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I am unable to figure out an explanation on how polymorphism works in Perl. I understand what polymorphism means but I am trying to figure out how it internally works within perl. Can someone point me to some documentation that explains it. All the google searches I have done gives me examples of what polymorphism is in perl but not how perl makes it work.

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Internal implementation, or syntax/usage? –  djechlin Jun 13 '12 at 17:51

5 Answers 5

up vote 10 down vote accepted

When a method is invoked on an object or class, Perl looks to see if that method is provided directly by the class itself.

Because classes are simply Perl packages, it is simply a matter of looking for the existence of a subroutine &Class::method.

If no such subroutine is found, Perl examines the @ISA array in the same package (i.e. @Class::ISA) which contains a list of base classes for the class, and does the same check for every package/class that appears in there.

Each of those classes in turn may also have an @ISA array, so the search is recursive.

Finally, if the method is found nowhere by this method, Perl looks in a special package UNIVERSAL for a subroutine &UNIVERSAL::method.

A failure at this point goes on to invoke the AUTOLOAD system, but that is really beyond the principle of polymorphism.

A failure to find a suitable matching method anywhere raises an exception.

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Chapter 7 from Object Oriented Perl, Damian Conway, Manning (2000) is called Polymorphism. Ten pages.

Be advised, however, in case you're coming from C++ or Java or C# or similar, that there's not so much to know about "polymorphism" in Perl. I'd even say the concept of polymorphism makes things more complicated than they are in Perl.

I think the mechanism a Perl programmer should be striving to understand is how method lookup works. The answer is: depth-first recursive scanning through the @ISA arrays of packages.

An example, let's do $o->bla. Our $o is blessed into the A package, which doesn't have an implementation of bla. But it inherits from first B and then C (@ISA = ('B', 'C')). So let's do a lookup in B first. It doesn't define the method either. If it had parent classes, we'd continue our lookup there. But it doesn't. So we now look into C, and fortunately it does have the method, else that would be a runtime error, because the package of last resort, UNIVERSAL, doesn't define bla either.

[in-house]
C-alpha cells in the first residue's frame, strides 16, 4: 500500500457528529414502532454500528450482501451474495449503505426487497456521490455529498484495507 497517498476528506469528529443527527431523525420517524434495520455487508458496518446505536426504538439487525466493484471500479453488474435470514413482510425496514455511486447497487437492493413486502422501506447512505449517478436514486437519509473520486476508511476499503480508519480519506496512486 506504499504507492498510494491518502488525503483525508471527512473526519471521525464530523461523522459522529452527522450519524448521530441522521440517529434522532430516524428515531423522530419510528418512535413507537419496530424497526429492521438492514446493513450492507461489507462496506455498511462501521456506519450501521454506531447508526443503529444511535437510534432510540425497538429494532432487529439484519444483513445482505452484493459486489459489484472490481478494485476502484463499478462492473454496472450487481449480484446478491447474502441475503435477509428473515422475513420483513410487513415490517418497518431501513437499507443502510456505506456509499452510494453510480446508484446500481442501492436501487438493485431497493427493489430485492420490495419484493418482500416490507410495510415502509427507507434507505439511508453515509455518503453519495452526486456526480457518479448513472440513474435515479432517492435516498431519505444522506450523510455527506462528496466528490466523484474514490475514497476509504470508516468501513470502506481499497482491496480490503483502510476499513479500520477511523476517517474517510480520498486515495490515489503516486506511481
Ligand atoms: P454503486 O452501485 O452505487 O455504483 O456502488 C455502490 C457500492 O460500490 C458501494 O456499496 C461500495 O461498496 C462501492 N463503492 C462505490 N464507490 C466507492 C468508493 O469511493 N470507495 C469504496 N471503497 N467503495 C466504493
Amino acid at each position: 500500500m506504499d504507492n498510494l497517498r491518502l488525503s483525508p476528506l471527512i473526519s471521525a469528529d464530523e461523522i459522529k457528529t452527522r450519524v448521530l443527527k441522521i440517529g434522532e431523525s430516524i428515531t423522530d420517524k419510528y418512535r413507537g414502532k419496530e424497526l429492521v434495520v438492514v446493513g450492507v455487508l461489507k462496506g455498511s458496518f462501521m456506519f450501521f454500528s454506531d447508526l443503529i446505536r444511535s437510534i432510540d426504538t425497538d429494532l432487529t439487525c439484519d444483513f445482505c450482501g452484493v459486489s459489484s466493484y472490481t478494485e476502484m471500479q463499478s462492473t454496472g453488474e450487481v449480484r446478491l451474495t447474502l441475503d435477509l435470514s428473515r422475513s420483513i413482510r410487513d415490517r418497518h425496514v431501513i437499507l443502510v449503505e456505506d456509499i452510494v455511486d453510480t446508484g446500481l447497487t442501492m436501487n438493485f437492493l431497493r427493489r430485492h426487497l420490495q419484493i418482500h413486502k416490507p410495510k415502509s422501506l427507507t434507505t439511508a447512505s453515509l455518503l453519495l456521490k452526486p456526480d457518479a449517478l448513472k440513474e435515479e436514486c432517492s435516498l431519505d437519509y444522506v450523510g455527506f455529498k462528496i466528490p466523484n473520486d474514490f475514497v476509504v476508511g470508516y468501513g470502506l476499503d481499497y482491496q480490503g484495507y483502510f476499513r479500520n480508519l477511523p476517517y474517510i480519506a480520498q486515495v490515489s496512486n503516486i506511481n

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An object method call is basically an optimised* version of the following:

my $class = ref($_[0]);
my @isa = mro::get_linear_isa($class);
for my $pkg (@isa) {
   if (exists(&{$pkg.'::'.$method_name})) {
       return &{$pkg.'::'.$method_name};
   }
}

ref gets the name of the class associated with the object. The class is stored in the object's variable.

$ perl -MDevel::Peek -e'my $o = {}; Dump($o); bless($o, "SomeClass"); Dump($o);'
SV = IV(0x9e4ae0c) at 0x9e4ae10
  REFCNT = 1
  FLAGS = (PADMY,ROK)
  RV = 0x9e317d0
  SV = PVHV(0x9e36808) at 0x9e317d0
    REFCNT = 1
    FLAGS = (SHAREKEYS)
    ARRAY = 0x0
    KEYS = 0
    FILL = 0
    MAX = 7
    RITER = -1
    EITER = 0x0
SV = IV(0x9e4ae0c) at 0x9e4ae10
  REFCNT = 1
  FLAGS = (PADMY,ROK)
  RV = 0x9e317d0
  SV = PVHV(0x9e36808) at 0x9e317d0
    REFCNT = 1
    FLAGS = (OBJECT,SHAREKEYS)        <----
    STASH = 0x9e323d0   "SomeClass"   <----
    ARRAY = 0x0
    KEYS = 0
    FILL = 0
    MAX = 7
    RITER = -1
    EITER = 0x0

get_linear_isa is based on @ISA in package $class, and the @ISA of the packages named therein.

Since the class name is in the object and since Perl can check its symbol table at run-time, a virtual method table isn't needed to provide polymorphism.

* — It caches which package provides method $method_name for class $class. Also, it surely doesn't calculate the whole linear ISA upfront, but as needed.

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Polymorphism is simply the idea that objects of different types respond to method calls of the same name. Weakly typed languages, such as Perl, are "implicitly polymorphic".

For example, a CGI object, an Apache2::Request object, and a Plack::Request object all have a param method that will return the parameters of an HTTP request. I could write a function that accepts an object as a parameter, and call the param method on that object, and get an HTTP request parameter, without knowing what type of object it is.

Strongly typed languages don't work this way because their functions specify the data types of their parameters. I can't call a function in Java with an object of type Dog if it was expecting one of Cat. So the strongly typed languages have to create special mechanisms to allow for polymorphism.

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This well suits inheritance-based polymorphism and gives some idea of what Perl does specifically. I have always used chapter 12.5. Class Inheritance in Programming Perl as a reference for these things.

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for Perl OOP, I've always liked "Learning Perl Objects, References, and Modules" from O'Reilly: shop.oreilly.com/product/9780596004781.do –  David Jun 13 '12 at 17:47

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